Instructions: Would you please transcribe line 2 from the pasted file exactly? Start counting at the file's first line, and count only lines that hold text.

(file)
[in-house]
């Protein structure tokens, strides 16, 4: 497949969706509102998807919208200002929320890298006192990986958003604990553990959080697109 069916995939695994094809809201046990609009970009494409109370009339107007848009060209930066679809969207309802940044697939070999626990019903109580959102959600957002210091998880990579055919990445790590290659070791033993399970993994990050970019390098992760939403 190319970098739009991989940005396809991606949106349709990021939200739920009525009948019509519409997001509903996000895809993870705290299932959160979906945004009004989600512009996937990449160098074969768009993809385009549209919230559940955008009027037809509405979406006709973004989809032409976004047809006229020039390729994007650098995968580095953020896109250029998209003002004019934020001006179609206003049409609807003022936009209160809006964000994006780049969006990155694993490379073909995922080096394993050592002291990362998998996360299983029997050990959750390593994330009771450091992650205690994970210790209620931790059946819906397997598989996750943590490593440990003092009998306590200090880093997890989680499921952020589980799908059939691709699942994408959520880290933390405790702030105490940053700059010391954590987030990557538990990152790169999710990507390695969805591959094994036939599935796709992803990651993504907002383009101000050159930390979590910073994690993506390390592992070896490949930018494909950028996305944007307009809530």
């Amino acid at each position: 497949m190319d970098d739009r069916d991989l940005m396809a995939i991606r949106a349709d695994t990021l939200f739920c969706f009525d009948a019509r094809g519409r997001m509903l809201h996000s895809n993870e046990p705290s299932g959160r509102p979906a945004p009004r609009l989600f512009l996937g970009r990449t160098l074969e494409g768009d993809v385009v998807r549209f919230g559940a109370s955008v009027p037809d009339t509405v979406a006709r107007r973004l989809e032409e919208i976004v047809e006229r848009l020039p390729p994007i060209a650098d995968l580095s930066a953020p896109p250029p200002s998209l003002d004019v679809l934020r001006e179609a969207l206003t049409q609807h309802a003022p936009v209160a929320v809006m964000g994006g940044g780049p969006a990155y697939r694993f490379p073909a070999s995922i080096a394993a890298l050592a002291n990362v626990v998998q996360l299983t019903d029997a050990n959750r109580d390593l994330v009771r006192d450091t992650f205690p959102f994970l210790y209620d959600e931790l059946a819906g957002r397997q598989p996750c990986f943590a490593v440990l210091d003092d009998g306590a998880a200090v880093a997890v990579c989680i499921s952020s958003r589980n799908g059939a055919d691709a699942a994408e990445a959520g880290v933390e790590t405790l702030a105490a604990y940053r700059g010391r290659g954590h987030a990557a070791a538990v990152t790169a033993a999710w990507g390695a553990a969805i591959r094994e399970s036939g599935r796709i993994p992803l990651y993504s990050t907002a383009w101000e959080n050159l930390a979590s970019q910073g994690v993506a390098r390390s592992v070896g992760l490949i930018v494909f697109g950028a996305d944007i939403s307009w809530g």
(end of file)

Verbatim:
């Protein structure tokens, strides 16, 4: 497949969706509102998807919208200002929320890298006192990986958003604990553990959080697109 069916995939695994094809809201046990609009970009494409109370009339107007848009060209930066679809969207309802940044697939070999626990019903109580959102959600957002210091998880990579055919990445790590290659070791033993399970993994990050970019390098992760939403 190319970098739009991989940005396809991606949106349709990021939200739920009525009948019509519409997001509903996000895809993870705290299932959160979906945004009004989600512009996937990449160098074969768009993809385009549209919230559940955008009027037809509405979406006709973004989809032409976004047809006229020039390729994007650098995968580095953020896109250029998209003002004019934020001006179609206003049409609807003022936009209160809006964000994006780049969006990155694993490379073909995922080096394993050592002291990362998998996360299983029997050990959750390593994330009771450091992650205690994970210790209620931790059946819906397997598989996750943590490593440990003092009998306590200090880093997890989680499921952020589980799908059939691709699942994408959520880290933390405790702030105490940053700059010391954590987030990557538990990152790169999710990507390695969805591959094994036939599935796709992803990651993504907002383009101000050159930390979590910073994690993506390390592992070896490949930018494909950028996305944007307009809530």